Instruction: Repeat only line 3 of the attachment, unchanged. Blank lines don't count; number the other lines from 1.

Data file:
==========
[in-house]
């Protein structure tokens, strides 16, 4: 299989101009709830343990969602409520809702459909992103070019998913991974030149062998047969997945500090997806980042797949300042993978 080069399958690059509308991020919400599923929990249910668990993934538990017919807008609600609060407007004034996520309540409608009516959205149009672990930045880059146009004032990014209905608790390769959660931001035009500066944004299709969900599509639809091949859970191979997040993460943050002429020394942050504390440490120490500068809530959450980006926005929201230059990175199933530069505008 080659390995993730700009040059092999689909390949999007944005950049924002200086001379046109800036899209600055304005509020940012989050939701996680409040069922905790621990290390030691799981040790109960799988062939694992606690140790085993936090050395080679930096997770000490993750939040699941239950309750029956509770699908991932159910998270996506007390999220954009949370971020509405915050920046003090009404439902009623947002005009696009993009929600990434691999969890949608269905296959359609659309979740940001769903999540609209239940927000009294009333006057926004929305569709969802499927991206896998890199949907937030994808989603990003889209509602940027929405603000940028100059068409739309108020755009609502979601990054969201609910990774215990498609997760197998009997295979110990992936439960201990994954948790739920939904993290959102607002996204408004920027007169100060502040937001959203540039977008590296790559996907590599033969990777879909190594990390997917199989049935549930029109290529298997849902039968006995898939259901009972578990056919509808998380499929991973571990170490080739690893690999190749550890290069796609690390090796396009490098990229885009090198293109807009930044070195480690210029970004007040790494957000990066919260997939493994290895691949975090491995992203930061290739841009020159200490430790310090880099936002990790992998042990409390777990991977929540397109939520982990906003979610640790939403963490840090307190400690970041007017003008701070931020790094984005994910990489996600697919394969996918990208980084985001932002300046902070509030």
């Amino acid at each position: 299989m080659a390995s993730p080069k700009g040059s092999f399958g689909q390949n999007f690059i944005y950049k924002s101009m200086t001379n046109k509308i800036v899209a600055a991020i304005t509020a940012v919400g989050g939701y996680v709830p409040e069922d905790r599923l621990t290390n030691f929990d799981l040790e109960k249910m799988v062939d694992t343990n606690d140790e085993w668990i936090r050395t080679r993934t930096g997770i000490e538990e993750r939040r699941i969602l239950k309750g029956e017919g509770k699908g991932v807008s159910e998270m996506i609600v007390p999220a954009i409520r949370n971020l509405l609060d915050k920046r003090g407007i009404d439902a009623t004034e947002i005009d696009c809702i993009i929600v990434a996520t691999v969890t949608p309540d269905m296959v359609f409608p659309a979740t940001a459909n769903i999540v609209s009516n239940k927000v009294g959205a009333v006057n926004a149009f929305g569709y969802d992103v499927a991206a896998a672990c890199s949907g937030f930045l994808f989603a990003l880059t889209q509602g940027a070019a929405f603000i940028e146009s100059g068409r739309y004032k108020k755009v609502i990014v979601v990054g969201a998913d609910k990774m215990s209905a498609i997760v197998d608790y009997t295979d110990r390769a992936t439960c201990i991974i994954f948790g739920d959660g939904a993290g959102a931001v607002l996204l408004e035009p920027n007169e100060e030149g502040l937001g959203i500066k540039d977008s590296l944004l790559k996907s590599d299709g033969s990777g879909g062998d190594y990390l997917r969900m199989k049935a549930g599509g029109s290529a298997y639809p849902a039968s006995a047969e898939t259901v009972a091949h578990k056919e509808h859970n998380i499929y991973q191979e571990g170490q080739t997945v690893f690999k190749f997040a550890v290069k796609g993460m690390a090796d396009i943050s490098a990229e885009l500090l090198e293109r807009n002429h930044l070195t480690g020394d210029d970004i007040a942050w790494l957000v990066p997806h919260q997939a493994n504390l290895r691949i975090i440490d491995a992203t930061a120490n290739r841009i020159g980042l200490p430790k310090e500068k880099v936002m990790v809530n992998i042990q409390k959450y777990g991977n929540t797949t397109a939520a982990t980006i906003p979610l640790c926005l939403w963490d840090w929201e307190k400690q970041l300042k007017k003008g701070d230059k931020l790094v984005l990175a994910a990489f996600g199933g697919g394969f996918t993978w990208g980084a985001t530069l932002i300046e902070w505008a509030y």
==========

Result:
């Amino acid at each position: 299989m080659a390995s993730p080069k700009g040059s092999f399958g689909q390949n999007f690059i944005y950049k924002s101009m200086t001379n046109k509308i800036v899209a600055a991020i304005t509020a940012v919400g989050g939701y996680v709830p409040e069922d905790r599923l621990t290390n030691f929990d799981l040790e109960k249910m799988v062939d694992t343990n606690d140790e085993w668990i936090r050395t080679r993934t930096g997770i000490e538990e993750r939040r699941i969602l239950k309750g029956e017919g509770k699908g991932v807008s159910e998270m996506i609600v007390p999220a954009i409520r949370n971020l509405l609060d915050k920046r003090g407007i009404d439902a009623t004034e947002i005009d696009c809702i993009i929600v990434a996520t691999v969890t949608p309540d269905m296959v359609f409608p659309a979740t940001a459909n769903i999540v609209s009516n239940k927000v009294g959205a009333v006057n926004a149009f929305g569709y969802d992103v499927a991206a896998a672990c890199s949907g937030f930045l994808f989603a990003l880059t889209q509602g940027a070019a929405f603000i940028e146009s100059g068409r739309y004032k108020k755009v609502i990014v979601v990054g969201a998913d609910k990774m215990s209905a498609i997760v197998d608790y009997t295979d110990r390769a992936t439960c201990i991974i994954f948790g739920d959660g939904a993290g959102a931001v607002l996204l408004e035009p920027n007169e100060e030149g502040l937001g959203i500066k540039d977008s590296l944004l790559k996907s590599d299709g033969s990777g879909g062998d190594y990390l997917r969900m199989k049935a549930g599509g029109s290529a298997y639809p849902a039968s006995a047969e898939t259901v009972a091949h578990k056919e509808h859970n998380i499929y991973q191979e571990g170490q080739t997945v690893f690999k190749f997040a550890v290069k796609g993460m690390a090796d396009i943050s490098a990229e885009l500090l090198e293109r807009n002429h930044l070195t480690g020394d210029d970004i007040a942050w790494l957000v990066p997806h919260q997939a493994n504390l290895r691949i975090i440490d491995a992203t930061a120490n290739r841009i020159g980042l200490p430790k310090e500068k880099v936002m990790v809530n992998i042990q409390k959450y777990g991977n929540t797949t397109a939520a982990t980006i906003p979610l640790c926005l939403w963490d840090w929201e307190k400690q970041l300042k007017k003008g701070d230059k931020l790094v984005l990175a994910a990489f996600g199933g697919g394969f996918t993978w990208g980084a985001t530069l932002i300046e902070w505008a509030y």